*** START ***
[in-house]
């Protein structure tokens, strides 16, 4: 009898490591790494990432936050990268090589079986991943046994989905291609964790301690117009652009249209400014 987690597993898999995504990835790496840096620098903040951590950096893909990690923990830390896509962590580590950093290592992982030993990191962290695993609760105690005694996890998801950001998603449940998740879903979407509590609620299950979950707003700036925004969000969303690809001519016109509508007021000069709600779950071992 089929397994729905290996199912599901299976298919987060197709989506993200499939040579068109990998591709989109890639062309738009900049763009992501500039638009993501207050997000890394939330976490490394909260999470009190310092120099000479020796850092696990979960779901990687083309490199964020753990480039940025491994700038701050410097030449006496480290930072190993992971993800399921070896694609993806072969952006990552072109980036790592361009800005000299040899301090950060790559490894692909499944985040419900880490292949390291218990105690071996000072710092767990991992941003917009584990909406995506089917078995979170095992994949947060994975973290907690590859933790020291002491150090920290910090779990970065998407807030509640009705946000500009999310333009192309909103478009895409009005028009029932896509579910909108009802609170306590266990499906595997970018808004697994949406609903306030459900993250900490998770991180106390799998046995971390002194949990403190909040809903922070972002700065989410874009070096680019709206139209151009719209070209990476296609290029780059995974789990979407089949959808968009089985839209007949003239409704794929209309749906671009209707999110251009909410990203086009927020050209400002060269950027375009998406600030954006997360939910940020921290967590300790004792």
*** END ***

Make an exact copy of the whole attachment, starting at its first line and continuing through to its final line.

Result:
[in-house]
């Protein structure tokens, strides 16, 4: 009898490591790494990432936050990268090589079986991943046994989905291609964790301690117009652009249209400014 987690597993898999995504990835790496840096620098903040951590950096893909990690923990830390896509962590580590950093290592992982030993990191962290695993609760105690005694996890998801950001998603449940998740879903979407509590609620299950979950707003700036925004969000969303690809001519016109509508007021000069709600779950071992 089929397994729905290996199912599901299976298919987060197709989506993200499939040579068109990998591709989109890639062309738009900049763009992501500039638009993501207050997000890394939330976490490394909260999470009190310092120099000479020796850092696990979960779901990687083309490199964020753990480039940025491994700038701050410097030449006496480290930072190993992971993800399921070896694609993806072969952006990552072109980036790592361009800005000299040899301090950060790559490894692909499944985040419900880490292949390291218990105690071996000072710092767990991992941003917009584990909406995506089917078995979170095992994949947060994975973290907690590859933790020291002491150090920290910090779990970065998407807030509640009705946000500009999310333009192309909103478009895409009005028009029932896509579910909108009802609170306590266990499906595997970018808004697994949406609903306030459900993250900490998770991180106390799998046995971390002194949990403190909040809903922070972002700065989410874009070096680019709206139209151009719209070209990476296609290029780059995974789990979407089949959808968009089985839209007949003239409704794929209309749906671009209707999110251009909410990203086009927020050209400002060269950027375009998406600030954006997360939910940020921290967590300790004792």